Joe Carter, writing on the Acton Institute Power Blog, expresses skepticism toward the results of a recent Pew survey which purportedly reveals that approximately one-in-ten Americans describe themselves as libertarian. That would be frightening if true, but thankfully it isn’t — or so says Carter. Carter’s rightful concern is that a significant portion of those surveyed hold views which are contrary to libertarian orthodoxy, such as “say[ing] that government regulation of business is necessary to protect the public interest” or holding that public assistance to the poor “does more good than harm because people can’t get out of poverty until their basic needs are met.” Carter believes that this is proof that most people don’t understand the political labels they apply to themselves. Maybe. Or maybe it’s because political reality, like economic reality, is a bit messier than some would like and not all of the world can be packaged into an ideological box; sometimes experience and reflection interfere with ideological purity.
If we, traditional Catholics, stop talking about the Second Vatican Council, will the liberals? How about the neo-Catholics? I don’t mean “never mention the Council again.” Rather, I mean going on almost endlessly — and negatively — about this-or-that ambiguity in the conciliar texts or this-or-that problematic interpretation, implementation, or downright imposition in the name of the “Spirit of the Council.” Despite the hopes of some traditionalists, Vatican II is not simply going to go away. I suspect that most would prefer that, given present realities, our current Pope refrain from calling another council to “update,” “discuss,” or “clarify” Vatican II. Let it rest. It has only been 50 years. And while there may be a good argument out there that the last five decades has sucked dry the Council’s relevancy, that doesn’t mean it needs an official point-by-point overhaul either. To attempt one now would likely lead to further, not less, ambiguities. Moreover, it seems as if the present leadership of the Church is even more divided and, in some instances, doctrinally suspect than the body of fathers who came together in October 1962 to inaugurate a new “springtime for the Church.”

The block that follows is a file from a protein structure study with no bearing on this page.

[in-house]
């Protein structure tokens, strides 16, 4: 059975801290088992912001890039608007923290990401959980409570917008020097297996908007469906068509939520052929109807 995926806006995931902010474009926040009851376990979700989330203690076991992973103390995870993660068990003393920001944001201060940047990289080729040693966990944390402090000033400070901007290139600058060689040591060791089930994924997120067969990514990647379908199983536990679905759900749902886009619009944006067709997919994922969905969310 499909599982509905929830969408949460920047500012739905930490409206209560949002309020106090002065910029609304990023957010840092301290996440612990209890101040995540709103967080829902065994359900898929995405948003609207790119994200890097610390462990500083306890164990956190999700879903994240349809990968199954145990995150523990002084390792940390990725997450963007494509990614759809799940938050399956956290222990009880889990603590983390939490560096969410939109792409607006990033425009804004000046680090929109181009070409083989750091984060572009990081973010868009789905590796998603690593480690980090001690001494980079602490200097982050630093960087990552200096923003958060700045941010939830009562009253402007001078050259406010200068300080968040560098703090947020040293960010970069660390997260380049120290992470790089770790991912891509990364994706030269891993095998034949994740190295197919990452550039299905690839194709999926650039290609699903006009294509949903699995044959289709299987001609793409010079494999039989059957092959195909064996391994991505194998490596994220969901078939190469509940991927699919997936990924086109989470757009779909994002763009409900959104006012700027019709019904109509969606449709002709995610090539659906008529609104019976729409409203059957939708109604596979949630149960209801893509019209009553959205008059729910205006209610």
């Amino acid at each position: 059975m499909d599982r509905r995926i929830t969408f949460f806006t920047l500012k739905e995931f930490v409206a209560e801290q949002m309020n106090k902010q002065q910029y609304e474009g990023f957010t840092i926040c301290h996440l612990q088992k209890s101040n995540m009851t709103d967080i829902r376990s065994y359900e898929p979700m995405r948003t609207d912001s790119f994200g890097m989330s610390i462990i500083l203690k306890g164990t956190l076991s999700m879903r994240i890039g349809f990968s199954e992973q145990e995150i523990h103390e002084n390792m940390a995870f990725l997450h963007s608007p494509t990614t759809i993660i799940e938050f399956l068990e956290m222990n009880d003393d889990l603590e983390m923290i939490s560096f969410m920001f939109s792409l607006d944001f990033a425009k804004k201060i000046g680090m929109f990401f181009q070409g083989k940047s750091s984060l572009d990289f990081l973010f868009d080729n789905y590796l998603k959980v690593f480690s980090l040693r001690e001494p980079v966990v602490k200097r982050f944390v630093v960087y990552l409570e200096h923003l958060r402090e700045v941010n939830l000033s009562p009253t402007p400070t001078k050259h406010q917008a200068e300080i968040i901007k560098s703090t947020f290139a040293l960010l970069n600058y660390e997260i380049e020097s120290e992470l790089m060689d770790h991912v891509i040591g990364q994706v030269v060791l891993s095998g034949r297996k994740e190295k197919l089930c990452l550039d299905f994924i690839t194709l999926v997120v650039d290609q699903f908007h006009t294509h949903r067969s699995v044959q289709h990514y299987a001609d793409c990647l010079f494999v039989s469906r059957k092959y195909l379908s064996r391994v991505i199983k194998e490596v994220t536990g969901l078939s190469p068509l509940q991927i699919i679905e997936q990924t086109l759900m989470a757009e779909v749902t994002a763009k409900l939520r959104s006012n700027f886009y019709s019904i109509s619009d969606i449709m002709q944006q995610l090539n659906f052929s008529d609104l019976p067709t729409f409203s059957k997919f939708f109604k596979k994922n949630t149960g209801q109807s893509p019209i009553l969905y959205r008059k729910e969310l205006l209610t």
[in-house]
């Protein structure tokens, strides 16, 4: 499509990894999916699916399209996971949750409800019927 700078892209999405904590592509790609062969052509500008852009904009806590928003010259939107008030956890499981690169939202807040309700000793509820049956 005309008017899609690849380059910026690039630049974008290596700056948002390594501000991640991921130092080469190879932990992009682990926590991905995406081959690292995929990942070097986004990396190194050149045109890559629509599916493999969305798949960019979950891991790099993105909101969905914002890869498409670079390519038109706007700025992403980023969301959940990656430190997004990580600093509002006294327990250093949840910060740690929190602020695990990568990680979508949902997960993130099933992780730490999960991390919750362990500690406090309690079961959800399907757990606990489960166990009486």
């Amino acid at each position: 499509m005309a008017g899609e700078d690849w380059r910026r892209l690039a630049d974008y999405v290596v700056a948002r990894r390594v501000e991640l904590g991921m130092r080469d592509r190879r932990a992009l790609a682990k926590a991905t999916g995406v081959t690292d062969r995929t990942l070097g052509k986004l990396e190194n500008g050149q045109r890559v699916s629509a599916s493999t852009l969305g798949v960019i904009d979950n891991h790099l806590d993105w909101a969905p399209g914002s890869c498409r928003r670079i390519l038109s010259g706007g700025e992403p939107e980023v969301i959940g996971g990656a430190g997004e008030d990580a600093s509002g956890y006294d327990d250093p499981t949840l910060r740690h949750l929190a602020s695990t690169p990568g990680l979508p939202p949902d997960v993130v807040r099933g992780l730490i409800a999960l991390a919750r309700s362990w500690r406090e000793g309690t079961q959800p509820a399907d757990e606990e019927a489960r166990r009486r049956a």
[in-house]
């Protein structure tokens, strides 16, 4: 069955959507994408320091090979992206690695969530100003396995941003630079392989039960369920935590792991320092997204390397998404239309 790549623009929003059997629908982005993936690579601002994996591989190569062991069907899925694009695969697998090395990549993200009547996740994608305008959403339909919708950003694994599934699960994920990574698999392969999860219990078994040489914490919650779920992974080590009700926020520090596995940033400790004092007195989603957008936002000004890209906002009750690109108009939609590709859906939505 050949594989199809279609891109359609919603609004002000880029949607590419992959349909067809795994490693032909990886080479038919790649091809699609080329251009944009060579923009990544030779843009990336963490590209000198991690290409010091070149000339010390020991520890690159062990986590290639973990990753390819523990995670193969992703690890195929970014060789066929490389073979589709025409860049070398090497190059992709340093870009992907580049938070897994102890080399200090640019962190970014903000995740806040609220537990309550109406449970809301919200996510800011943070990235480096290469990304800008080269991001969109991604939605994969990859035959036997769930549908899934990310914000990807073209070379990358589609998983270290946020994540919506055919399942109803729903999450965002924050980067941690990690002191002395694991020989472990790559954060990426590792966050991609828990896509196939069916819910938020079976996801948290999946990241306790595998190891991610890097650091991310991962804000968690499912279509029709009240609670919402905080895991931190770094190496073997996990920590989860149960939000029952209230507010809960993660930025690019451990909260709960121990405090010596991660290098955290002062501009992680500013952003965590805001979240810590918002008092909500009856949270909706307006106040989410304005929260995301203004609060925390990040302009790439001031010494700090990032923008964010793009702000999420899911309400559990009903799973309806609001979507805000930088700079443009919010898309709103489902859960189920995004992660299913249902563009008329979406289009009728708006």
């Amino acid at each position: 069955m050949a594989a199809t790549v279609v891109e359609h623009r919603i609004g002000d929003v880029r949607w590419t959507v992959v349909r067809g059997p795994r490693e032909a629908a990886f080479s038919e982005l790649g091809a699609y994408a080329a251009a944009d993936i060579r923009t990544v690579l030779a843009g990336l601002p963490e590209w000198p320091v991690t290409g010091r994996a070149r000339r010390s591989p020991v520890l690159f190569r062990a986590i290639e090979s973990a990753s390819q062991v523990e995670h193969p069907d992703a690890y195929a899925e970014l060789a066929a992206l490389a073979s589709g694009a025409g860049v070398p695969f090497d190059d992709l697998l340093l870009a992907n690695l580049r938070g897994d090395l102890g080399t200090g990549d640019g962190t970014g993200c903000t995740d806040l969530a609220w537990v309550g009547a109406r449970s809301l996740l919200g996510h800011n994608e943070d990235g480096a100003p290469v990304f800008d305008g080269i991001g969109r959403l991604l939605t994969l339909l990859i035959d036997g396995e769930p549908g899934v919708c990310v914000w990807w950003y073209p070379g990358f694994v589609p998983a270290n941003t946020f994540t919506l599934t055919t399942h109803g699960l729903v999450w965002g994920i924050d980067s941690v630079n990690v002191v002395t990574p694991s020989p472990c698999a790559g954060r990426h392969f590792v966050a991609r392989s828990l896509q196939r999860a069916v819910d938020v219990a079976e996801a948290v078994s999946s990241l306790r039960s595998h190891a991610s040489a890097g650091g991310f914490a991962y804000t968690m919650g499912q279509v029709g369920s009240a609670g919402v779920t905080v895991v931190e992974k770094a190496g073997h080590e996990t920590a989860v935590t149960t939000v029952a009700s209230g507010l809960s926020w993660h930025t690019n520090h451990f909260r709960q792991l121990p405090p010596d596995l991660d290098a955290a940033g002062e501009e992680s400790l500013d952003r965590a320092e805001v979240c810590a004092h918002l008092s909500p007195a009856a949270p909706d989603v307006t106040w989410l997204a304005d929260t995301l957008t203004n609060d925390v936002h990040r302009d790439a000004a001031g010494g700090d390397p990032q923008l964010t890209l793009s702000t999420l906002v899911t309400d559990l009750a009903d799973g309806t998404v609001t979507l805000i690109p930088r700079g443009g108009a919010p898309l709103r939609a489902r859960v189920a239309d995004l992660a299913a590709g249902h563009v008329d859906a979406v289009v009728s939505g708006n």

His Beatitude Sviatoslav, head of the Ukrainian Greek Catholic Church (UGCC), has issued an open letter concerning the situation in Ukraine and the persecution of Greek and Roman Catholics, along with Protestants and non-Moscow Patriarchate Orthodox, in the so-called “separatist region” of the country. The letter also addresses the stream of invective which has been flowing out of the Moscow Patriarchate (MP) recently. Here is an excerpt: